The philosophy that is most popular in the modern world is Western or Roman philosophy. Its appeal is in its completeness, or if one wishes to be less generous, its extensiveness. Nearly every topic or issue confronted by other cultures is analyzed to the bone in Roman society. Roman thinkers have formulated theses on God, Duty, Matter, Mind, Souls, Change, Free Will, Life, the Universe and everything in between. The Western canon of philosophy comprises over 10 million books on a variety of topics.
Branches of Philosophy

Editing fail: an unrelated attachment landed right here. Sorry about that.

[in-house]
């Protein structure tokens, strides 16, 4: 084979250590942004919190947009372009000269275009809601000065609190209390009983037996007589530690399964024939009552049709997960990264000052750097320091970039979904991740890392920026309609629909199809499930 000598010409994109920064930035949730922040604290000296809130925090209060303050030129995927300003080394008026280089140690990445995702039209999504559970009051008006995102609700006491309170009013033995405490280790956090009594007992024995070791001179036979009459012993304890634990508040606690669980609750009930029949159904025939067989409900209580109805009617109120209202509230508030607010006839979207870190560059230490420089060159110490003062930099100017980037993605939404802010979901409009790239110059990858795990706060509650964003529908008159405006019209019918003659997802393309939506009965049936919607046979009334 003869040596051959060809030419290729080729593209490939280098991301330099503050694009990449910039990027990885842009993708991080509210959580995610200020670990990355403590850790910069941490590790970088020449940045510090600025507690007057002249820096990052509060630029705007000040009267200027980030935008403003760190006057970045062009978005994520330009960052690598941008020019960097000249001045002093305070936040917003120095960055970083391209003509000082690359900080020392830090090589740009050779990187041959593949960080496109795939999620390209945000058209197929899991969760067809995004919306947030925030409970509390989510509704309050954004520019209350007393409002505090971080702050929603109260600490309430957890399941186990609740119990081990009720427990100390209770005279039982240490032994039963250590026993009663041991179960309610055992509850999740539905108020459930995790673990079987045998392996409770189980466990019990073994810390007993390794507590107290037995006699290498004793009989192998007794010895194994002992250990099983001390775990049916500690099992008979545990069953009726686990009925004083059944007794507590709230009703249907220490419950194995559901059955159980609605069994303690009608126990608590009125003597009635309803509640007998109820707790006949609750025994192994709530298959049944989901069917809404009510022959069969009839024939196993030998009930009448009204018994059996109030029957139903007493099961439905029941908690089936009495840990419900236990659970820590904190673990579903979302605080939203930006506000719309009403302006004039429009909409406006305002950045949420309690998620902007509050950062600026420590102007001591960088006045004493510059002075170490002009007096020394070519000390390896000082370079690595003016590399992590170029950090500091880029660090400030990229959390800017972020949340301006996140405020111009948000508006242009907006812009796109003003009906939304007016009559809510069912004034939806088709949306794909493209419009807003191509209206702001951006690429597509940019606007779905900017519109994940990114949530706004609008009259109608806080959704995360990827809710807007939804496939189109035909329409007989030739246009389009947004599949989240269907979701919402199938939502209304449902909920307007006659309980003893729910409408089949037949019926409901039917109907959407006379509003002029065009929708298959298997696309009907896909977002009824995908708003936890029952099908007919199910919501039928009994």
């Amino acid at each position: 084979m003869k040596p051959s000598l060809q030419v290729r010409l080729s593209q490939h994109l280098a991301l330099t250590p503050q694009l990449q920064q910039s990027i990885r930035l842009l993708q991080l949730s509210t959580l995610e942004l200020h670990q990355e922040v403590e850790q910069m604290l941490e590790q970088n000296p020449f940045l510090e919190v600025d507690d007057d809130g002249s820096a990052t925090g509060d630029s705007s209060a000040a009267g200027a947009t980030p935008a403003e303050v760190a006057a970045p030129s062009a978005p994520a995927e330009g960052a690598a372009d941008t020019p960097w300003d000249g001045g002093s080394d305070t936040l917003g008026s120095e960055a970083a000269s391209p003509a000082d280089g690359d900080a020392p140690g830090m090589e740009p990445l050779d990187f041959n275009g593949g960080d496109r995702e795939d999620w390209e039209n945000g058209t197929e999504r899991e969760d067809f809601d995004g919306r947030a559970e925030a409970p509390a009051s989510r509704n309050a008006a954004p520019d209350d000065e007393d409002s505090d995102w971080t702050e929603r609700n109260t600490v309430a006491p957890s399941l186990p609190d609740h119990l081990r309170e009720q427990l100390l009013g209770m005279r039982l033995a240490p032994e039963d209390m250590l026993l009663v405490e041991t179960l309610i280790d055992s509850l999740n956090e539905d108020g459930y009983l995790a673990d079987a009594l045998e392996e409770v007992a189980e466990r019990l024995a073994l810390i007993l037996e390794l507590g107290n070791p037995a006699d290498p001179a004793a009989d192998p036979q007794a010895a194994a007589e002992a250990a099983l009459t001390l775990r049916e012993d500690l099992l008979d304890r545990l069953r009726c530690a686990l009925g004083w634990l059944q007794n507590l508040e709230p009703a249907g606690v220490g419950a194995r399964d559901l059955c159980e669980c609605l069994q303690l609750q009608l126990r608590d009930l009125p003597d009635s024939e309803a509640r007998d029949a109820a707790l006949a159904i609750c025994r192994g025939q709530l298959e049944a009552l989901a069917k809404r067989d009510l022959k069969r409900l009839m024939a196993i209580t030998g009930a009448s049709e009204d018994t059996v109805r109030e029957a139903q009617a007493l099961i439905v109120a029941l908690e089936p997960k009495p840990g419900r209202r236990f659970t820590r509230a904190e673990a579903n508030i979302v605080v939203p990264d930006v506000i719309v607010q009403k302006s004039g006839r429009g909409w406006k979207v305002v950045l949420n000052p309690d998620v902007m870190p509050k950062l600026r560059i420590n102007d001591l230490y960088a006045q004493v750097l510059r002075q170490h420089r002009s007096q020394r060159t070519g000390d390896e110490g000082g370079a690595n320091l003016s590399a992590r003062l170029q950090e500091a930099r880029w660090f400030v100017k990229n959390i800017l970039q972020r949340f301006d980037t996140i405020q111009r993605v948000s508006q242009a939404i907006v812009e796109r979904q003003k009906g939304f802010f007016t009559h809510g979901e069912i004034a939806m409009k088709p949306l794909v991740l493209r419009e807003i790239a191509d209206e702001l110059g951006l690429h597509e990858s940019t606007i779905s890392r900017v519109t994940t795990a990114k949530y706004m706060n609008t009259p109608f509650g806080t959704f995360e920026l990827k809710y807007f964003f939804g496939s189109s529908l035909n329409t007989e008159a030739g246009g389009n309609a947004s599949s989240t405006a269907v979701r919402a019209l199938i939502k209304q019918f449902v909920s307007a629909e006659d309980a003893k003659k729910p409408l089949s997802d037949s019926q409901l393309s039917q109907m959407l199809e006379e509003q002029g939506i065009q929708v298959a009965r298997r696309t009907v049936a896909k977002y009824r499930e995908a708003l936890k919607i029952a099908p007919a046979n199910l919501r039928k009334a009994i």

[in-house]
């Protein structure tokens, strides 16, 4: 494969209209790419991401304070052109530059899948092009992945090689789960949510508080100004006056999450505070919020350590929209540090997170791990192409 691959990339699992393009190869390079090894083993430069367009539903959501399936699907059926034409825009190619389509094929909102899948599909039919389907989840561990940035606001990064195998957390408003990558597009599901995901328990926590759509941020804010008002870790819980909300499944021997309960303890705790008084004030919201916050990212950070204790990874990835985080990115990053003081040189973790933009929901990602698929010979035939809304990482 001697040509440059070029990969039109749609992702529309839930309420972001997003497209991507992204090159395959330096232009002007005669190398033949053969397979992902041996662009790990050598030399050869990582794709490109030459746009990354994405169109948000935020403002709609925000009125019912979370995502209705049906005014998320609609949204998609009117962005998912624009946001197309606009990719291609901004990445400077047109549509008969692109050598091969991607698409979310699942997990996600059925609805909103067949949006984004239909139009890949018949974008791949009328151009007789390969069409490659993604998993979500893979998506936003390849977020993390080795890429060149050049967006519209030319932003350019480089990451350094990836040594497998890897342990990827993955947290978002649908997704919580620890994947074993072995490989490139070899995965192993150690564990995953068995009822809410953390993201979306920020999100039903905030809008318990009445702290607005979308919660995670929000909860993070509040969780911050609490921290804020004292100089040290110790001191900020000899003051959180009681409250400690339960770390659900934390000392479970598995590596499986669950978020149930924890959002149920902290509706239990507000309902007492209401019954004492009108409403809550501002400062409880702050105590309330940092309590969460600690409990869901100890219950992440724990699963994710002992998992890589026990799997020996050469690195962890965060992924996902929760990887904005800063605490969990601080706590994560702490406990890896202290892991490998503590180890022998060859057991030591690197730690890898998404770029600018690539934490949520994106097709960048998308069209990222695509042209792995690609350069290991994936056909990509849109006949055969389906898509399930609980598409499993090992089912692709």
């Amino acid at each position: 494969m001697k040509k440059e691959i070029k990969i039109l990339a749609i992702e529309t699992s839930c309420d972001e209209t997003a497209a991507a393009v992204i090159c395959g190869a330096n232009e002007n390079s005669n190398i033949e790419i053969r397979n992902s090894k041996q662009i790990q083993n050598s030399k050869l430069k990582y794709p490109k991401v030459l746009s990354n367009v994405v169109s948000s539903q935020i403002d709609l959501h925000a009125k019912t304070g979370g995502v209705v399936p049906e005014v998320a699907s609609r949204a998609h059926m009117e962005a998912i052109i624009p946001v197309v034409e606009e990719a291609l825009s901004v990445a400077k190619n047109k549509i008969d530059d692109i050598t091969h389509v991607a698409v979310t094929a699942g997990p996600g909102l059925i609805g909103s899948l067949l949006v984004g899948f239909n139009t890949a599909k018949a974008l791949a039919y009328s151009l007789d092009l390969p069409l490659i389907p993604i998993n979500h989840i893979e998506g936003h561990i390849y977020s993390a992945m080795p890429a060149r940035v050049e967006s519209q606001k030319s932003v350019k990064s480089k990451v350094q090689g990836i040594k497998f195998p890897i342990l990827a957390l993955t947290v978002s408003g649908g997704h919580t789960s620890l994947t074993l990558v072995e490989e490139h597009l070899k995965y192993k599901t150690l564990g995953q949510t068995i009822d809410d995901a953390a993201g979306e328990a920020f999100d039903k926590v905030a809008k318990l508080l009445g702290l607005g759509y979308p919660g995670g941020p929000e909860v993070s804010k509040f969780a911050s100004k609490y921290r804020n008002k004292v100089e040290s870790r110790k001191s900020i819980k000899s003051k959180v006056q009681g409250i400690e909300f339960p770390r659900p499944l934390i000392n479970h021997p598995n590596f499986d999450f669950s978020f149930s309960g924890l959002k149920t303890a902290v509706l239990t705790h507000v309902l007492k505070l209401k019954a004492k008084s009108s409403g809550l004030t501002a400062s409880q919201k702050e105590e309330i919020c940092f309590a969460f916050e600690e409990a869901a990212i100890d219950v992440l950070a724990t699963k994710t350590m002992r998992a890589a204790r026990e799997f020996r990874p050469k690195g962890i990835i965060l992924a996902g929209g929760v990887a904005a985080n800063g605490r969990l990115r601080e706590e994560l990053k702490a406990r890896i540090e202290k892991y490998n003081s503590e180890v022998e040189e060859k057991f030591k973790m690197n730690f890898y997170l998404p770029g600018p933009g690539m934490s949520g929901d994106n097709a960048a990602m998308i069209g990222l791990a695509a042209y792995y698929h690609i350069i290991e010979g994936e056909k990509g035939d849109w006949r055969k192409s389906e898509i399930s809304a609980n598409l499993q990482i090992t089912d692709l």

The separation of philosophical problems into domains of discussion is a common practice. Every cultural system does this in one form or another. Amazingly, different cultures created strikingly similar groupings, especially at a more general level. All civilizations agree that there is a striking difference between prescriptive and descriptive philosophy, and they rightly separate one from the other. Thus the Romans have their Ethica and Physica, and the Orient its Wuchang (Virtues) and Daoism (Way of Nature) as central domains. Logic and rational thinking is at the base of most present philosophies. Only the Columbians favor a religious dogma on natural and ethical problems over logical demonstration and empirical observation.